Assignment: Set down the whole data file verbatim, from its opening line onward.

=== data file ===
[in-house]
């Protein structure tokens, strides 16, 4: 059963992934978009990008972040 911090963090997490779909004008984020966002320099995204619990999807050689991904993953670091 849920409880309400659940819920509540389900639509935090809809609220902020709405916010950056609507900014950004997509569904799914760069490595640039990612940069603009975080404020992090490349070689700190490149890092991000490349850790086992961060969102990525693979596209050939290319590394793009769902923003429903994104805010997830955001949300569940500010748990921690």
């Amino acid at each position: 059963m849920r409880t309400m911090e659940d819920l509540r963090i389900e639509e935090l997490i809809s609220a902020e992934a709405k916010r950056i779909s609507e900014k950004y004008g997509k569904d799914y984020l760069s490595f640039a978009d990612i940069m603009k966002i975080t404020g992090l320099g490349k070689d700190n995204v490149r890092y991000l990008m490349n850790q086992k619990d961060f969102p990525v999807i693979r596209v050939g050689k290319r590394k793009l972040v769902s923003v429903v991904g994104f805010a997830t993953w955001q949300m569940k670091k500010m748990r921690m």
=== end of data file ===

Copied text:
[in-house]
């Protein structure tokens, strides 16, 4: 059963992934978009990008972040 911090963090997490779909004008984020966002320099995204619990999807050689991904993953670091 849920409880309400659940819920509540389900639509935090809809609220902020709405916010950056609507900014950004997509569904799914760069490595640039990612940069603009975080404020992090490349070689700190490149890092991000490349850790086992961060969102990525693979596209050939290319590394793009769902923003429903994104805010997830955001949300569940500010748990921690």
């Amino acid at each position: 059963m849920r409880t309400m911090e659940d819920l509540r963090i389900e639509e935090l997490i809809s609220a902020e992934a709405k916010r950056i779909s609507e900014k950004y004008g997509k569904d799914y984020l760069s490595f640039a978009d990612i940069m603009k966002i975080t404020g992090l320099g490349k070689d700190n995204v490149r890092y991000l990008m490349n850790q086992k619990d961060f969102p990525v999807i693979r596209v050939g050689k290319r590394k793009l972040v769902s923003v429903v991904g994104f805010a997830t993953w955001q949300m569940k670091k500010m748990r921690m």